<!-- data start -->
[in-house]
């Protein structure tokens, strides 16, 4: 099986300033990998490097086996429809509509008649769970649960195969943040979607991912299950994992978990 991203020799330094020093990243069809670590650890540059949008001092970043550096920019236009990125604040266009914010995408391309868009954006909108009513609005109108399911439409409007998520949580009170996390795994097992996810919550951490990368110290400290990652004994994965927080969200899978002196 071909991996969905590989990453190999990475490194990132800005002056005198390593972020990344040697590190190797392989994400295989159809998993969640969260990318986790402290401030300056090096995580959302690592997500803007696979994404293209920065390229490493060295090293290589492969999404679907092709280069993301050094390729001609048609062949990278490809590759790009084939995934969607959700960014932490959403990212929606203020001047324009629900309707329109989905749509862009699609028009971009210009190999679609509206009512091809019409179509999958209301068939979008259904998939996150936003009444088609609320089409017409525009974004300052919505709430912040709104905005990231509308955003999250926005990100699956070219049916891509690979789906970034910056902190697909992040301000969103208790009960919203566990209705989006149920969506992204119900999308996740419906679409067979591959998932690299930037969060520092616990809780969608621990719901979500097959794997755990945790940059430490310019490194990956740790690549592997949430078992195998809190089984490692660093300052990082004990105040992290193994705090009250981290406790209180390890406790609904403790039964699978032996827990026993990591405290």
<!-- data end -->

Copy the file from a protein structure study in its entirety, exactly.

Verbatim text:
[in-house]
């Protein structure tokens, strides 16, 4: 099986300033990998490097086996429809509509008649769970649960195969943040979607991912299950994992978990 991203020799330094020093990243069809670590650890540059949008001092970043550096920019236009990125604040266009914010995408391309868009954006909108009513609005109108399911439409409007998520949580009170996390795994097992996810919550951490990368110290400290990652004994994965927080969200899978002196 071909991996969905590989990453190999990475490194990132800005002056005198390593972020990344040697590190190797392989994400295989159809998993969640969260990318986790402290401030300056090096995580959302690592997500803007696979994404293209920065390229490493060295090293290589492969999404679907092709280069993301050094390729001609048609062949990278490809590759790009084939995934969607959700960014932490959403990212929606203020001047324009629900309707329109989905749509862009699609028009971009210009190999679609509206009512091809019409179509999958209301068939979008259904998939996150936003009444088609609320089409017409525009974004300052919505709430912040709104905005990231509308955003999250926005990100699956070219049916891509690979789906970034910056902190697909992040301000969103208790009960919203566990209705989006149920969506992204119900999308996740419906679409067979591959998932690299930037969060520092616990809780969608621990719901979500097959794997755990945790940059430490310019490194990956740790690549592997949430078992195998809190089984490692660093300052990082004990105040992290193994705090009250981290406790209180390890406790609904403790039964699978032996827990026993990591405290």